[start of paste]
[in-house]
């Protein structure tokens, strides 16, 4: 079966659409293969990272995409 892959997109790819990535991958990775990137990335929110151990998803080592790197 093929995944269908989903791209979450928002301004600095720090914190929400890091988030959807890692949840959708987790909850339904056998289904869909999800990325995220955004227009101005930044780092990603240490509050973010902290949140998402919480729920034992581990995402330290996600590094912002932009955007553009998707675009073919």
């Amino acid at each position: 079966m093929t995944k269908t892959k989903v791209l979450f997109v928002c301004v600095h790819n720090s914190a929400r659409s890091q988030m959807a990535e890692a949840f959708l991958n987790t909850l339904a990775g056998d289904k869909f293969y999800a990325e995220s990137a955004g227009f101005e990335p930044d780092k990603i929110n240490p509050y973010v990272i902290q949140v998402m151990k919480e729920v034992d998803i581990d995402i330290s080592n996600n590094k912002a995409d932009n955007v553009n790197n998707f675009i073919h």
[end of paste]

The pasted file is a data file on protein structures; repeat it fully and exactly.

[in-house]
């Protein structure tokens, strides 16, 4: 079966659409293969990272995409 892959997109790819990535991958990775990137990335929110151990998803080592790197 093929995944269908989903791209979450928002301004600095720090914190929400890091988030959807890692949840959708987790909850339904056998289904869909999800990325995220955004227009101005930044780092990603240490509050973010902290949140998402919480729920034992581990995402330290996600590094912002932009955007553009998707675009073919």
């Amino acid at each position: 079966m093929t995944k269908t892959k989903v791209l979450f997109v928002c301004v600095h790819n720090s914190a929400r659409s890091q988030m959807a990535e890692a949840f959708l991958n987790t909850l339904a990775g056998d289904k869909f293969y999800a990325e995220s990137a955004g227009f101005e990335p930044d780092k990603i929110n240490p509050y973010v990272i902290q949140v998402m151990k919480e729920v034992d998803i581990d995402i330290s080592n996600n590094k912002a995409d932009n955007v553009n790197n998707f675009i073919h």